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Facebook: New Zealand wants to impose news deals similar to Australia’s Media Bargaining Code
New Zealand reportedly approached Facebook and Google and expressed its wish for them to make a deal with its local publication firm, Kiwi Media Publishing Limited. Apparently, the country is seeking payments for news just like what Australia did.
In a news report by AFP News and published on Yahoo, New Zealand wants to form a deal similar to the Australian News Media Bargaining Code. It works in the same way since it also wants tech firms to pay local publishers for news that will appear or be shared on their platforms.
The meeting has started for a potential deal
Kris Faafoi, New Zealand’s broadcasting minister, revealed this week that he already met with the leading American tech firms as a first step to strike a deal with them. He said that he was thinking of implementing regulations - the same arrangement that Australia had with the tech companies.
The minister expressed high hopes that his country will be able to negotiate and reach a good deal. He said that this will be a big help to New Zealand's struggling media industry.
"Last week I met with both Google and Facebook," Faafoi said during a parliamentary committee meeting this week. "I'm confident that commercial discussions taking place between traditional media and digital platforms will also begin here in New Zealand, and I encourage that."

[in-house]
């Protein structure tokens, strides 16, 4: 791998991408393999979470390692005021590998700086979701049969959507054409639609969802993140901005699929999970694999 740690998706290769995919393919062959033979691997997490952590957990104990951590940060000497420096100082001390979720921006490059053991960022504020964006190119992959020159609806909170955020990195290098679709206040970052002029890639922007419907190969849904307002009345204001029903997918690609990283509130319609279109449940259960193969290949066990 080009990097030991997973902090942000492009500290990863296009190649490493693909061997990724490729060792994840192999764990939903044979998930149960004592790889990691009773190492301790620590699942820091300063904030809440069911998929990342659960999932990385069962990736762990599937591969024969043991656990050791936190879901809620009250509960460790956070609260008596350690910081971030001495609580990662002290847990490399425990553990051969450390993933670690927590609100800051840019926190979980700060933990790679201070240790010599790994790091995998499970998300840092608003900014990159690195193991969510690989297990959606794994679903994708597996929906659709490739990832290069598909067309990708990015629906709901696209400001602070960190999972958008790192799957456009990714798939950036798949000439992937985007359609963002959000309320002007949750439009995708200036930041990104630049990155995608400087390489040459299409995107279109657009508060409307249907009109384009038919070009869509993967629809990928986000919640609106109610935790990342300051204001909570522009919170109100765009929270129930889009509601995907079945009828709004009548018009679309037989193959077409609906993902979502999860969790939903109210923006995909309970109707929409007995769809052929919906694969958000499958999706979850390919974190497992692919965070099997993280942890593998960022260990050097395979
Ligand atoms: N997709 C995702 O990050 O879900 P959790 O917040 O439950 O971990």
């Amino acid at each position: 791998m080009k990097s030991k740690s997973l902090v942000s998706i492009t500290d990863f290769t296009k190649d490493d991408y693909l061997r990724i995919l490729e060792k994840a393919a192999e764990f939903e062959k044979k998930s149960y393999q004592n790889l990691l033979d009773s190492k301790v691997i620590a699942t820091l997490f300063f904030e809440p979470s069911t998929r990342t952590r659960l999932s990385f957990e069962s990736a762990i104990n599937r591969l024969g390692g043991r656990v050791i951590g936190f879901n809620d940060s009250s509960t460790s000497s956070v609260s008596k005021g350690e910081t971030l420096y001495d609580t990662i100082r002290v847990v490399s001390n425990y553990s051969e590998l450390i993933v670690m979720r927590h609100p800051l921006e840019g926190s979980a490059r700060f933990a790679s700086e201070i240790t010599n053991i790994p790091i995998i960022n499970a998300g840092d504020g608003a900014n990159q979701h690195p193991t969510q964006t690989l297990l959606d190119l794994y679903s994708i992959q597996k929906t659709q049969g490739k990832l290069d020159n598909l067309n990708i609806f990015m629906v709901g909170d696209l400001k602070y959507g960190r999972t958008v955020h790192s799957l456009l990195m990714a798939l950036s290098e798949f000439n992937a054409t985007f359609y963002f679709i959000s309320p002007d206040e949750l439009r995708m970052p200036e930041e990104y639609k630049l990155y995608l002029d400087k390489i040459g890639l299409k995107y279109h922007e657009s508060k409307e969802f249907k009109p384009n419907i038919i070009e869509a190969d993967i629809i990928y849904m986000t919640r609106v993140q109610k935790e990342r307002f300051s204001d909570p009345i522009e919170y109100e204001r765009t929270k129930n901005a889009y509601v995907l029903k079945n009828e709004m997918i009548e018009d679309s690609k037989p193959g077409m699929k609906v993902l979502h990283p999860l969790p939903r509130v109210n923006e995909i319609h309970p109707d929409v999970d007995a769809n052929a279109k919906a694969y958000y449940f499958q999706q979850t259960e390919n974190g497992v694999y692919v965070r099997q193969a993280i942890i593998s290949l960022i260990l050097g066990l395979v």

Faafoi went on to say that this time of the pandemic makes the work of the media sector very important. Thus, he wants them to be compensated, and he will work on achieving this goal.
The Australian media code
Faafoi’s proposal is apparently lifted from Australia’s deal with Facebook and Google. The two tech giants initially refused to accept the Aussie media code but eventually agreed after negotiations.
The media law that requires tech companies to pay for news was passed last month, and this was confirmed by Australia’s Treasurer Josh Frydenberg. He said that the bill has been named News Media and Digital Platforms Mandatory Bargaining Code and called the historic passing of the rule a “significant milestone.”